Wednesday 21 February 2018

Jam, Glam and Slam – you've got to see it to Adam and Eve it

Opel Adam
Opel Adam
Eddie Cunningham

Eddie Cunningham

Opel has done the motoring equivalent of what a great old friend used to describe as blackening her posterior and running mad around the garden.

Often accused of being bland and boring (sometimes justifiably, sometimes not) it has come up with this little urban fun four-seater called the Adam.

Boy, does it counterbalance 'boring'.

You can have one of these Adams from just under €15,000. There are three spec levels. You ready for this? They are called Jam, Glam and Slam. Where would you get it? Certainly not running around the garden.

It is not as long as a Corsa (it takes some elements from it) but is noticeably wider. I had three passengers in it with me at one stage. Because the front seats easily slide forward a good bit, we were able to share out the space reasonably well. The two ladies had enough room at the back – just. The rear seats are for the children or toddlers, really, though I'm not so sure how many parents will buy this.

I see it more as a young singles/couples car and, believe it or not, more mature people who are possibly downsizing. They'd enjoy it. I don't believe in corralling buyers into buying age or gender – this is a car anyone can have fun with. It gets away from the conventional but isn't madly priced. As far as I'm concerned that is its biggest attraction.

It has bright colours, splashes of individuality stitched in all over the cabin and it's never boring. Okay the engine is never going to evoke boy/girl racer fantasies and there is no scintillating chassis involvement. Indeed there were times I wasn't happy with the feedback from the road through the steering wheel.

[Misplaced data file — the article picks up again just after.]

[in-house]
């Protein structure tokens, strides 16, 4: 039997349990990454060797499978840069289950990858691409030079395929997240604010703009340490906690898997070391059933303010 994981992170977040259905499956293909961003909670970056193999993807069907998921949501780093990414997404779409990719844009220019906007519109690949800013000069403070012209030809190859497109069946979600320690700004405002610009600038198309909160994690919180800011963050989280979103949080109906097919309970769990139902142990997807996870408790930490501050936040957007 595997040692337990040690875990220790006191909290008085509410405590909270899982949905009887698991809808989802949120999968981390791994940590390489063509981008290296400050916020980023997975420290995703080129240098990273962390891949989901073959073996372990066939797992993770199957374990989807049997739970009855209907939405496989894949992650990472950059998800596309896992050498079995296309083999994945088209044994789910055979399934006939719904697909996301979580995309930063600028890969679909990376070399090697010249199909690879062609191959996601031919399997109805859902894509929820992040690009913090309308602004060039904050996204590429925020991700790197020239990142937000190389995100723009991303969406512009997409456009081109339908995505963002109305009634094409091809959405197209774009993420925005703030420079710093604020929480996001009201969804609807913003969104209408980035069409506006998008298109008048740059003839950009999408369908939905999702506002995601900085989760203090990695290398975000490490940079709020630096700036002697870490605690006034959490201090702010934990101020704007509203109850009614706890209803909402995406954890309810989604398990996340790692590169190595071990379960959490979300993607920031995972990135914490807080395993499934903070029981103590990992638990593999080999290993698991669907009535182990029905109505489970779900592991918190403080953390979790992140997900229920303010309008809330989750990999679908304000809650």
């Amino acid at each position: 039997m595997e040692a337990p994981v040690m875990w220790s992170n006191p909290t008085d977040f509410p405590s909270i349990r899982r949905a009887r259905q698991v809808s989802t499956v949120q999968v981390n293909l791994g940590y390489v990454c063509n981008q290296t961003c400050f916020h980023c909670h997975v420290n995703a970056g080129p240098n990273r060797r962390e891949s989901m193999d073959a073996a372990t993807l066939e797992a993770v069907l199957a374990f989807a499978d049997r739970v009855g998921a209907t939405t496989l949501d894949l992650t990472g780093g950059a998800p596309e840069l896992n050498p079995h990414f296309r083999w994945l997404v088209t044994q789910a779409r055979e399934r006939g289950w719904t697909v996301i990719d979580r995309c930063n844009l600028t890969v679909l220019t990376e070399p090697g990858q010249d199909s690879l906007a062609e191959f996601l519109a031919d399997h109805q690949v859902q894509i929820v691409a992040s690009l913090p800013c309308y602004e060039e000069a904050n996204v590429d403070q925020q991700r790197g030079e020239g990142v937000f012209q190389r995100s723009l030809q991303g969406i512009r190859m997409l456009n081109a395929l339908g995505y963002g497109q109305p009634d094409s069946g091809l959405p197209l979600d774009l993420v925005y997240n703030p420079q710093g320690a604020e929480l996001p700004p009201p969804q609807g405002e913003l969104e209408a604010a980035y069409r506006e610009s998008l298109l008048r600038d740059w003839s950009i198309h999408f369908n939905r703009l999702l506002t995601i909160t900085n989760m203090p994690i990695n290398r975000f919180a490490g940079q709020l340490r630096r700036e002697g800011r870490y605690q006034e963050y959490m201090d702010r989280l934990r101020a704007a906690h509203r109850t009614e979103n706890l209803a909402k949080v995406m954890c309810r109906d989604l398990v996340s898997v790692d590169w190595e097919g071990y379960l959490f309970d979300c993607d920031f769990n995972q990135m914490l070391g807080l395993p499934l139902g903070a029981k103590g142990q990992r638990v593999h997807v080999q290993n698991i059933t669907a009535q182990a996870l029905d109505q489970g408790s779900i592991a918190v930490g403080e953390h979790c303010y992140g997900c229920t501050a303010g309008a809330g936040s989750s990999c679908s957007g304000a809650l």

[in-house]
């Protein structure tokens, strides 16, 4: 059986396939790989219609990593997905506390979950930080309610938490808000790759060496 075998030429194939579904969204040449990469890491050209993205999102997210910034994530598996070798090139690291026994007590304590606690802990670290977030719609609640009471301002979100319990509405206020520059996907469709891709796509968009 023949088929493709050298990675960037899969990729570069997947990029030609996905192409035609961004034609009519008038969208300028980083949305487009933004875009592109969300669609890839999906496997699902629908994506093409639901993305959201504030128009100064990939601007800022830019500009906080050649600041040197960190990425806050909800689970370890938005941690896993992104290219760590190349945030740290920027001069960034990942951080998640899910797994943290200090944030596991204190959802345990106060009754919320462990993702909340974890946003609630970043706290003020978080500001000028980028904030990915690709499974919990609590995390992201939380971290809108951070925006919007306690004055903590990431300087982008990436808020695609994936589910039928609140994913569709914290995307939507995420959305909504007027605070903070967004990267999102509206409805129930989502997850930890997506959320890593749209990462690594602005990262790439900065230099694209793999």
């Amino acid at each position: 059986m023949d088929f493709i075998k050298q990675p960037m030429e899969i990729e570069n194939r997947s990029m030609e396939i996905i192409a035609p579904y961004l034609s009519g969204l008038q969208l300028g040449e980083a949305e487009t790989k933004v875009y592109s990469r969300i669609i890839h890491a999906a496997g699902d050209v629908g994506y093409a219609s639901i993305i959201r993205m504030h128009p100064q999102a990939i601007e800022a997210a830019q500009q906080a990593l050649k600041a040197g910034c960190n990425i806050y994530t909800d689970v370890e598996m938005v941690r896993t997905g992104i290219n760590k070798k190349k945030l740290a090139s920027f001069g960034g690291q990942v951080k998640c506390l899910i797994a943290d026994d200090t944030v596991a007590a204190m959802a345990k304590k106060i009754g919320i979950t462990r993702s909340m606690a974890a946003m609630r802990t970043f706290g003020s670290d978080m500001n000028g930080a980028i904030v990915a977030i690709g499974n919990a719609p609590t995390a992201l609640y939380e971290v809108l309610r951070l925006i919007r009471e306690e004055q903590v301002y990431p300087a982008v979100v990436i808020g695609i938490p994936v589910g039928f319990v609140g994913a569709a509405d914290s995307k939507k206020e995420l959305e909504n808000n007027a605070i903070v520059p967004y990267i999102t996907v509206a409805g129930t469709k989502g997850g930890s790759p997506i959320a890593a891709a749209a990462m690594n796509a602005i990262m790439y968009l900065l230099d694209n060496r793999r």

Neither does it have the dynamism of the MINI or a Citroen DS3, but it can wipe both on price and is a real rival to the Fiat 500 and Ford Ka.

It was a hell of a lot more fun to be around than your conventional three-door hatchback.

Opel has out-thought many of the so-called smarter cars with its clever placement of dials and screens. It's a cabin to enjoy. Even an ould fella like me could see that.

You can mix and match myriad bits and pieces of gear, or bling.

Effectively, you can customise it to your heart's content. There are thousands of combinations.

I was looking forward to having the interior roof looking like a starry sky, or a sunny day, but opted instead for the model with the huge sunroof.

The Adam has the best and most user-friendly interface for radio, phone and ventilation I've come across, most certainly in a car of this size and price. This is slick infotainment/techie connectivity stuff. And I could work it.

I had no problem getting what I wanted when I wanted. That makes it wonderful as far as I'm concerned. And it is a forerunner of what's coming on the other Opels. The sooner, the better. Connectivity without clutter or confusion is the future.

On another level of practicality – we had an initial problem opening the boot. Until we got the hang of it. The trick is to just press on the lower half of the Opel emblem on the bootlid. I'm sure Opel has pre-tested it a million times for wear and tear.

This was a grand little drive around town. Such a pleasure to park a small car. And on a sunlit drive down the country, the 1.4-litre engine was by no means under pressure at motorway limits. In truth it was just okay, only moderate in pickup and overall power.

Look, the Adam is not a mould breaker technically but conceptually it has enough going for it to meet a perceived demand for cars that are out of the ordinary but don't cost the earth.

I'm told a higher performance engine is planned. Now that would put a different perspective on the Adam altogether and might tempt buyers (of the MINI and Citroen DS3, perhaps) looking for a bit more spice. Maybe they should call that tempting version the Eve. Sorry, couldn't resist it.

Irish Independent

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